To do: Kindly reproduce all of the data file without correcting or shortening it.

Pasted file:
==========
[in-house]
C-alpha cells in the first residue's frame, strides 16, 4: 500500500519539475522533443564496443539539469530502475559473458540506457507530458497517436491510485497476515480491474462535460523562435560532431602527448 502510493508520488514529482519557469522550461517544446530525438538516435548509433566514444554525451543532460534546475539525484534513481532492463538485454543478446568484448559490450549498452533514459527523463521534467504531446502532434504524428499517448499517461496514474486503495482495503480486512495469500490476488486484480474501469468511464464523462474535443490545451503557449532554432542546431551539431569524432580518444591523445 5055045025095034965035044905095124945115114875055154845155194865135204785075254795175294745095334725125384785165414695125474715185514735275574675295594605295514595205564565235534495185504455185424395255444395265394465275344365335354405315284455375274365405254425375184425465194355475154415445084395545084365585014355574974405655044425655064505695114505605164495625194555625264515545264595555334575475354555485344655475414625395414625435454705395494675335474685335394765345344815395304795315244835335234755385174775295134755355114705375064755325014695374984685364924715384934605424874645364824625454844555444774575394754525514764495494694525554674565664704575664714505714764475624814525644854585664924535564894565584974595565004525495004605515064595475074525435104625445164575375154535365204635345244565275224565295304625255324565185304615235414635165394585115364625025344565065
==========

[in-house]
C-alpha cells in the first residue's frame, strides 16, 4: 500500500519539475522533443564496443539539469530502475559473458540506457507530458497517436491510485497476515480491474462535460523562435560532431602527448 502510493508520488514529482519557469522550461517544446530525438538516435548509433566514444554525451543532460534546475539525484534513481532492463538485454543478446568484448559490450549498452533514459527523463521534467504531446502532434504524428499517448499517461496514474486503495482495503480486512495469500490476488486484480474501469468511464464523462474535443490545451503557449532554432542546431551539431569524432580518444591523445 5055045025095034965035044905095124945115114875055154845155194865135204785075254795175294745095334725125384785165414695125474715185514735275574675295594605295514595205564565235534495185504455185424395255444395265394465275344365335354405315284455375274365405254425375184425465194355475154415445084395545084365585014355574974405655044425655064505695114505605164495625194555625264515545264595555334575475354555485344655475414625395414625435454705395494675335474685335394765345344815395304795315244835335234755385174775295134755355114705375064755325014695374984685364924715384934605424874645364824625454844555444774575394754525514764495494694525554674565664704575664714505714764475624814525644854585664924535564894565584974595565004525495004605515064595475074525435104625445164575375154535365204635345244565275224565295304625255324565185304615235414635165394585115364625025344565065